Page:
WikiLeaks: Australia Has 'Obligation' to Protect Julian Assange, Lawyer Says

Julian Assange is “homesick for Australia” and will need to be protected by the Malcolm Turnbull government if he is expelled from the Ecuadorian embassy, his lawyer has said.

Speculation has mounted in recent weeks that Assange’s welcome at the London embassy—where he has lived under political asylum since 2012—is coming to an end. Ecuador’s president, Lenín Moreno, recently confirmed that discussions with British officials were ongoing about the WikiLeaks chief. “I have never been in favor of Mr. Assange’s activity,” Moreno stated.

Jennifer Robinson, Assange’s legal representative in London, told Australian media Wednesday that the situation had become “untenable.” She suggested that Australia should offer aid.

“Julian is still an Australian citizen and they have an obligation—and I think a duty—to exercise rights of protection over an Australian citizen,” Robinson told News.com.au. “They could usefully engage in this to help solve the impasse.” The lawyer said that it was “disappointing” that the Turnbull government had not yet stepped in. “I very much hope that they will,” she stated.

WikiLeaks founder Julian Assange WikiLeaks founder Julian Assange is seen on the balcony of the Ecuadorian Embassy in London, Britain, May 19, 2017. REUTERS/Peter Nicholls/File photo

Robinson added: “I would say he [Julian Assange] is homesick for Australia, he would love to go back, but we have been disappointed by previous governments’ failure to take action.”

The lawyer said the risk of prosecution was “as high as it has ever been.”

The U.K. government previously declined to facilitate access to medical care for Assange. Doctors have said his heath is now worsening due to embassy conditions, including the lack of sunlight. The WikiLeaks founder is wanted for breaching bail conditions six years ago.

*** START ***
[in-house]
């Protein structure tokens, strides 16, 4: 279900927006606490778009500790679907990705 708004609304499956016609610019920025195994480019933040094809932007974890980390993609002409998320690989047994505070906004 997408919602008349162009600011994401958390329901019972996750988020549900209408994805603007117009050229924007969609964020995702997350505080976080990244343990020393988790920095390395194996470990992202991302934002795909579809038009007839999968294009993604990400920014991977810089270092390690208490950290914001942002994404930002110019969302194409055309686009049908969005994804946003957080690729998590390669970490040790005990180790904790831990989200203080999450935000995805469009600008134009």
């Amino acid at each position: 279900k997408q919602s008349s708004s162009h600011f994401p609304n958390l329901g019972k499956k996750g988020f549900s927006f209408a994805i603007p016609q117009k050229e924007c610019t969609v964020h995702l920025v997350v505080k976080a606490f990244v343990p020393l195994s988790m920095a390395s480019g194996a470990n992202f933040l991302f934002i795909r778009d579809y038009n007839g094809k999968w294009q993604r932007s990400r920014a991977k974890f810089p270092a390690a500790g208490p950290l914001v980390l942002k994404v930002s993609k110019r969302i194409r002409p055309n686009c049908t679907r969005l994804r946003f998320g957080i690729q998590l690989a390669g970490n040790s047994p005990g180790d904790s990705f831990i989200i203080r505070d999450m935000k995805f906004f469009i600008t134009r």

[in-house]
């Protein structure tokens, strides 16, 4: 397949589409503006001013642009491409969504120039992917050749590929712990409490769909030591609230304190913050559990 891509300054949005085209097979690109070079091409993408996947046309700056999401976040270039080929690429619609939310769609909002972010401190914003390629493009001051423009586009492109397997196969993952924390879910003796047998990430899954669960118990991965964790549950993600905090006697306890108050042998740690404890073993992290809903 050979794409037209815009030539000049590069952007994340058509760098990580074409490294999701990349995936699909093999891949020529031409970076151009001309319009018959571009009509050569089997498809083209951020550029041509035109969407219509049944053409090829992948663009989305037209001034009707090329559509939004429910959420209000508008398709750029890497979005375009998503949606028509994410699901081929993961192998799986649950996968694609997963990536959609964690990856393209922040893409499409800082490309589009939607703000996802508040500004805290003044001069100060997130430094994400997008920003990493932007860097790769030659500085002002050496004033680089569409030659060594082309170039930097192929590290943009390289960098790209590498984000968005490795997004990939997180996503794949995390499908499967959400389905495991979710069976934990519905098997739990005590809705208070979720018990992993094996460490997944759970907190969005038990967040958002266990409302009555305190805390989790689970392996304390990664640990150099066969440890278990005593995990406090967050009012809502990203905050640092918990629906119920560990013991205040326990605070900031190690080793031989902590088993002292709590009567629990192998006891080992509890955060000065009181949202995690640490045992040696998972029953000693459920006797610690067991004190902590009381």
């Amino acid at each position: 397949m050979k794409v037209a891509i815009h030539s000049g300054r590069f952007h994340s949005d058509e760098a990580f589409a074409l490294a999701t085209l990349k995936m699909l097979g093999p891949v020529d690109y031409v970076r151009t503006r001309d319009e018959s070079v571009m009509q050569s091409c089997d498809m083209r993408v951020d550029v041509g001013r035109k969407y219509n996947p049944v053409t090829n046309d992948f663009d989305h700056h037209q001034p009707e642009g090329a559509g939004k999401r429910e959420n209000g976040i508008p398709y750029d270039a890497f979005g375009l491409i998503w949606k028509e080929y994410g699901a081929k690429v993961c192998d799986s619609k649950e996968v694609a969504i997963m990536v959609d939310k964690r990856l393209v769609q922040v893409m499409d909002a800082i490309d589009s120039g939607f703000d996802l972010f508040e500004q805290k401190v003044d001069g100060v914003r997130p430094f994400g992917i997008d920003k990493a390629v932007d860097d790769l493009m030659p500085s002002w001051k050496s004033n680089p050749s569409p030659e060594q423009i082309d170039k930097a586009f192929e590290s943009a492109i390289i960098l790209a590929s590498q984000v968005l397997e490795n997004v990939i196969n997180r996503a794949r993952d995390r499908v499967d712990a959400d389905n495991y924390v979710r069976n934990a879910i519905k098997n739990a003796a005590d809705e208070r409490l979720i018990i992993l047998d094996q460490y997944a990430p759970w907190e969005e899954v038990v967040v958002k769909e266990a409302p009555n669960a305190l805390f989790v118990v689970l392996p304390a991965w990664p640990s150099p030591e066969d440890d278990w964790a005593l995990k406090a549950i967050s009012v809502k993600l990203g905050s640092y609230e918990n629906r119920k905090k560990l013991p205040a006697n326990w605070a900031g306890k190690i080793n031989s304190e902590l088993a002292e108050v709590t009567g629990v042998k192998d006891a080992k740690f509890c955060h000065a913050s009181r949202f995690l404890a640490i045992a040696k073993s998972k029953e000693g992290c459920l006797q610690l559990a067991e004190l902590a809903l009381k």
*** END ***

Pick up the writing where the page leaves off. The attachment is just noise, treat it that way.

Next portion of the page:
Australia’s foreign minister Julie Bishop said: “The Australian government has provided consular support and will continue to do so as is required.

“We understand there are still matters where Mr. Assange is subject to British legal proceedings so therefore that would be a matter of British law enforcement authorities and agencies.”

Assange has long held the fear that he would be extradited to the U.S. for leaking national security secrets. Over the years he has facilitated the release of information about CIA hacking tools, politicians’ personal emails and diplomatic cables. The intelligence community has alleged that WikiLeaks was weaponized by Russia as part of its 2016 election meddling operation.

Some argue that prosecuting Assange could set a dangerous precedent, noting that mainstream media outlets routinely report on stolen documents and government secrets. 

Julian Burnside, a part of Assange’s legal team, also called on Australia to step in. 

“The main option for Assange is for the Australian government to step in and help him by doing a diplomatic deal with the British, which should not be difficult to do, which would enable him to leave the Ecuadorian Embassy and travel safely back to Australia,” he said. 

Allegations of rape against Assange by Swedish prosecutors were dropped in 2017. According to The Guardian, he was granted Ecuadorian citizenship earlier this year.

But Ecuadorian chancellor José Valencia indicated Assange may not be protected much longer. “It is in the interest of Ecuador and also of Mr. Assange that the asylum ends, but always framed in international law, in dialogue with the United Kingdom,” he has said.

Assange’s internet connection was cut off in March over the voicing of political opinions. His Twitter account then went silent, only to be taken over by campaigners fighting for his cause.

On Sunday, more than 11,000 private messages from a WikiLeaks Twitter group leaked. 

Jennifer Robinson Jennifer Robinson, the lawyer of WikiLeaks founder Julian Assange, reads a statement to news media outside Ecuador's embassy in London, following Assange's interviews with a Swedish prosecutor in London, Britain November 15, 2016. REUTERS/Peter Nicholls